the Sholay syndrome perhaps (equivalent to the Jaws-syndrome in hollywood)? Five year run in the theaters and once it all but fizzed out, nothing was left but to take it to the logical extreme by those following. and then with it came the commercial nihilism - if the mass likes it, then who are you to say it's bad stuff. Only if some used nihilism to the other extreme, u know, the art for art's sake and the like.though 80s parallel cinema continued where it left in the 70s. benegal, nihalani, kundan shah, saeed mirza, palekar all made good films. it all fell down around mid 80s with the popularity of television. benegal went into that slew of TV serials which were good too and did not make films post-86 or so. and when he came back, in the late 80s and early 90s the situation completely changed. and its been down ever since, except in bengal and kerala and few other places, where it hangs on the edge. naseeruddin shah questioned benegal's filmmaking standard in the 90s accusing him of falling into populist agenda. benegal points it towards the '91 trade liberalization and globalization of the govt. among others which made it hard to acquire funds.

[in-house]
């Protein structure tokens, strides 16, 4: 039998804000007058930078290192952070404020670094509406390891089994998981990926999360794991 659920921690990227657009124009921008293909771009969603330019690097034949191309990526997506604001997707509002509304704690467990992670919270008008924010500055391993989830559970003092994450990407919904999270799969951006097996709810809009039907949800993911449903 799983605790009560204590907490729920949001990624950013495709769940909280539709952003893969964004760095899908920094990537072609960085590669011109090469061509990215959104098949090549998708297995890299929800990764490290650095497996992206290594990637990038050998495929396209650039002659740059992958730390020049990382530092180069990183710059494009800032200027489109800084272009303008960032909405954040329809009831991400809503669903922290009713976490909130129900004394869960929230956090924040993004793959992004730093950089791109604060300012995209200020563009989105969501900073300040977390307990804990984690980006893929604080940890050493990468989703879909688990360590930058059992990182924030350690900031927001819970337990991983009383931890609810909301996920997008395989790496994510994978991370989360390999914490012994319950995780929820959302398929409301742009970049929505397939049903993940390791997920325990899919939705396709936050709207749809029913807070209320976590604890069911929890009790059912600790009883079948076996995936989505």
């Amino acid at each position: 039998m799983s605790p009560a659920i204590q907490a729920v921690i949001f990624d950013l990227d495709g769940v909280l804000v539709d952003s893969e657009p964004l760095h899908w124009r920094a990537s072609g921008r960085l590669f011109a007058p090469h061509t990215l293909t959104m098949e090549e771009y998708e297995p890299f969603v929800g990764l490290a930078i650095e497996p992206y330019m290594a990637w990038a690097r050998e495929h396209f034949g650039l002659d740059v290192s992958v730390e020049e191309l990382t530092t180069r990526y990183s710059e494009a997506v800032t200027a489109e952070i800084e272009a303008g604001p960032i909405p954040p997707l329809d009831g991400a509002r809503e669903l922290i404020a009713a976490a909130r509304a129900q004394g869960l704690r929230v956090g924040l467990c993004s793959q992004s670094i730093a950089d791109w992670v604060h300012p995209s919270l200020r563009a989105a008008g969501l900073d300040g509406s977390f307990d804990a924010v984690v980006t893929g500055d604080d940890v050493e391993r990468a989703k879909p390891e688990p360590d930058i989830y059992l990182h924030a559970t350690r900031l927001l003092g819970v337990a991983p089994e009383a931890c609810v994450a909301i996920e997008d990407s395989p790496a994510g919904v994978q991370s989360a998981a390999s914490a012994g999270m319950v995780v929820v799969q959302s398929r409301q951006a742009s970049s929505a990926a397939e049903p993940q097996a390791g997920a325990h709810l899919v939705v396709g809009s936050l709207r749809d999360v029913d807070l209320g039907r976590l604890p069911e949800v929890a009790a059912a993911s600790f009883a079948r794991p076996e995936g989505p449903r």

that's an interesting parallel, 80s was the worst decade in hollywood history too!in bollywood very few movies were commercially successful in 80s, hardly any in which Amitabh Bachchan was not there and when he left movies for politics even that was gone... the main reason that is generally given for this decline is the rise of home video.changes in the 90s and the current bollywood cinema are more interesting to explain, though still very obvious. You just have to look at the names of the characters. See how Vijay Verma/Shrivastava changed to Raj Malhotra (in 90% cases an NRI). With liberalization there was a sea-change in the aspirational values of the middle class too and it reflects in the films. this is a vast topic, i am sure sociologists and culture studies people have been studying this.